The main identified threats to Marsdenia paludicola include inappropriate fire regimes and potential for localised visitor or settlement pressure (Landsberg and Clarkson, 2004). The Glennie Tableland swamp site was damaged by major wildfire in 1993. In 1991, habitat was found to have been disturbed by geological survey activity (Forster, 1995).
Status notes
Marsdenia paludicola is listed as Vulnerable under the Environment Protection and Biodiversity Conservation Act 1999 and Vulnerable under the Queensland Nature Conservation Act 1992.
Management documents
Department of Sustainability, Environment, Water, Population and Communities (DSEWPC) (2008). Marsdenia paludicola in Species Profile and Threats Database, Department of Sustainability, Environment, Water, Population and Communities
Management recommendations
Regional and local priority actions to support the recovery of Marsdenia paludicola are listed in DSEWPC (2012). These actions focus on four main areas which include: avoid habitat loss, disturbance and modification (e.g. monitor known populations for key threats and progress of recovery); manage fire (e.g. develop and implement a suitable fire strategy, provide maps of known occurrences to local and regional fire services); increase conservation information (e.g. raise awareness of the species in the local community, maintain liaisons with private landholders where the species occurs); enable recovery of additional sites and/or populations (e.g. undertake seed storage and seed collection, investigate options for linking, enhancing existing populations, implement national translocation protocols).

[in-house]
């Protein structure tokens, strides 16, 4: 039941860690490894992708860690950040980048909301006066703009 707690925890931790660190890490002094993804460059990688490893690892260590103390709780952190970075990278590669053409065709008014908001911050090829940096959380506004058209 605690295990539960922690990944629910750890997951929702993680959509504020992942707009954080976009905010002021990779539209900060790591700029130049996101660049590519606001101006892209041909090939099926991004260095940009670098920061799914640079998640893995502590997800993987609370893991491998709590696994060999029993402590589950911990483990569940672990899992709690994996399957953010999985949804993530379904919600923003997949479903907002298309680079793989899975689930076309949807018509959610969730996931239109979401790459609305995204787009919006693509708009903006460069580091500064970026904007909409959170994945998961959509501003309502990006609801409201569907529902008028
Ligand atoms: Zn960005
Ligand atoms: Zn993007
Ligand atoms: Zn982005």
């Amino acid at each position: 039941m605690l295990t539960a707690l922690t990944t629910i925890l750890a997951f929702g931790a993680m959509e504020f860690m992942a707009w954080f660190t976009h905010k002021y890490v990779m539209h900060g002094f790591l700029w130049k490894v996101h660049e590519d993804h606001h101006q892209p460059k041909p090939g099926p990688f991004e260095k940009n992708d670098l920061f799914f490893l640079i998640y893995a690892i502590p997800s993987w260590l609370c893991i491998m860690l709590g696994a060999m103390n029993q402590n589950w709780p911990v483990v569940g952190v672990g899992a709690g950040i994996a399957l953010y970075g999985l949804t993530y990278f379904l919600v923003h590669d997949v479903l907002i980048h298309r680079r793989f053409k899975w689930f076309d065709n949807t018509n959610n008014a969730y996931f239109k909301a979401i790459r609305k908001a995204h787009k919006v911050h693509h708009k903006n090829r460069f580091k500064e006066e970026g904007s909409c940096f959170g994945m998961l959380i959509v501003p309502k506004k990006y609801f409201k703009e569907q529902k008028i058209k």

There are also research priorities which could help to provide further knowledge on the species, these include: design and implement monitoring programs; additional work on population size, distribution, ecological requirements; survey work of habitat and potential habitat requirements; undertake seed germination and propagation research (DSEWPC, 2012)
Occurs in the following Queensland pastoral district: Cook (Bostock and Holland, 2010).
Department of Sustainability, Environment, Water, Population and Communities (DSEWPC) (2012). Marsdenia paludicola in Species Profile and Threats Database, Department of Sustainability, Environment, Water, Population and Communities, Canberra. Accessed 22/12/2011.
Forster, P.I. (1995). Circumscription of Marsdenia (Asclepiadaceae: Marsdenieae), with a revision of the genus in Australia and Papuasia. Australian Systematic Botany 8 (5): 734.
Forster, P.I. in Orchard, A.E. (Ed) (1996). Flora of Australia 28: 258.
Landsberg, J. and Clarkson, J. (2004). Threatened plants of the Cape York Peninsula: A report to the Australian Government Department of the Environment and Heritage, Queensland Parks and Wildlife Service.
Queensland Herbarium (2011). Specimen label information. Queensland Herbarium. Accessed 21/07/2011.
Profile author
Lynise Wearne (10/07/2012)

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Data source

This profile data is sourced from the QLD Wildlife Data API using the Get species by ID function used under CC-By 4.0.

This information is sourced from the WildNet database managed by the Queensland Department of Environment and Science.

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Last updated
20 May 2024